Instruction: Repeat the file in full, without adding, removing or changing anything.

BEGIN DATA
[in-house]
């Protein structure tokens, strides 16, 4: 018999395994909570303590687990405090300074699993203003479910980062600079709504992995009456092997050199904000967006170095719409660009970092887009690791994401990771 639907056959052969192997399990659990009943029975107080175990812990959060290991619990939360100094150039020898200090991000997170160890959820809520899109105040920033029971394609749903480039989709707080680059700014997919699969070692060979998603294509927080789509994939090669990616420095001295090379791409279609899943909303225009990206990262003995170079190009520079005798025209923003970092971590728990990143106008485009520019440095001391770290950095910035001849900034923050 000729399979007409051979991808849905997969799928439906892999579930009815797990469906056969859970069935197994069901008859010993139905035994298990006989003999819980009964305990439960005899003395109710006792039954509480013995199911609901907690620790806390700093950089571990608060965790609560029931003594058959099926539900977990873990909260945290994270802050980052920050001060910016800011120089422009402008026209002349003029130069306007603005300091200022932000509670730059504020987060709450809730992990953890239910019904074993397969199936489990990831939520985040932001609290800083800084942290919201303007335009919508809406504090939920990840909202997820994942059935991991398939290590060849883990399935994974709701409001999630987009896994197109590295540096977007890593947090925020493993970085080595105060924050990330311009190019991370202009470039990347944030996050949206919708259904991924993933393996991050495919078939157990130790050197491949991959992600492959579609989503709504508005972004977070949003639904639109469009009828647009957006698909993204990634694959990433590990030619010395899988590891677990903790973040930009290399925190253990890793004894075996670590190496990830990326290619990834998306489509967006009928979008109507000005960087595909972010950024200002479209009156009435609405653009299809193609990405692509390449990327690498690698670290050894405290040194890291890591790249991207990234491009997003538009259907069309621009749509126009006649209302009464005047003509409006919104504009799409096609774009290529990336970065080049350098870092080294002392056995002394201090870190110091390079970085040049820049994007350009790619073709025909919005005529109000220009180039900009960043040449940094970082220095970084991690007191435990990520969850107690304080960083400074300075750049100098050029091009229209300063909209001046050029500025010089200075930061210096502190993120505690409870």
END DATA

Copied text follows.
[in-house]
């Protein structure tokens, strides 16, 4: 018999395994909570303590687990405090300074699993203003479910980062600079709504992995009456092997050199904000967006170095719409660009970092887009690791994401990771 639907056959052969192997399990659990009943029975107080175990812990959060290991619990939360100094150039020898200090991000997170160890959820809520899109105040920033029971394609749903480039989709707080680059700014997919699969070692060979998603294509927080789509994939090669990616420095001295090379791409279609899943909303225009990206990262003995170079190009520079005798025209923003970092971590728990990143106008485009520019440095001391770290950095910035001849900034923050 000729399979007409051979991808849905997969799928439906892999579930009815797990469906056969859970069935197994069901008859010993139905035994298990006989003999819980009964305990439960005899003395109710006792039954509480013995199911609901907690620790806390700093950089571990608060965790609560029931003594058959099926539900977990873990909260945290994270802050980052920050001060910016800011120089422009402008026209002349003029130069306007603005300091200022932000509670730059504020987060709450809730992990953890239910019904074993397969199936489990990831939520985040932001609290800083800084942290919201303007335009919508809406504090939920990840909202997820994942059935991991398939290590060849883990399935994974709701409001999630987009896994197109590295540096977007890593947090925020493993970085080595105060924050990330311009190019991370202009470039990347944030996050949206919708259904991924993933393996991050495919078939157990130790050197491949991959992600492959579609989503709504508005972004977070949003639904639109469009009828647009957006698909993204990634694959990433590990030619010395899988590891677990903790973040930009290399925190253990890793004894075996670590190496990830990326290619990834998306489509967006009928979008109507000005960087595909972010950024200002479209009156009435609405653009299809193609990405692509390449990327690498690698670290050894405290040194890291890591790249991207990234491009997003538009259907069309621009749509126009006649209302009464005047003509409006919104504009799409096609774009290529990336970065080049350098870092080294002392056995002394201090870190110091390079970085040049820049994007350009790619073709025909919005005529109000220009180039900009960043040449940094970082220095970084991690007191435990990520969850107690304080960083400074300075750049100098050029091009229209300063909209001046050029500025010089200075930061210096502190993120505690409870």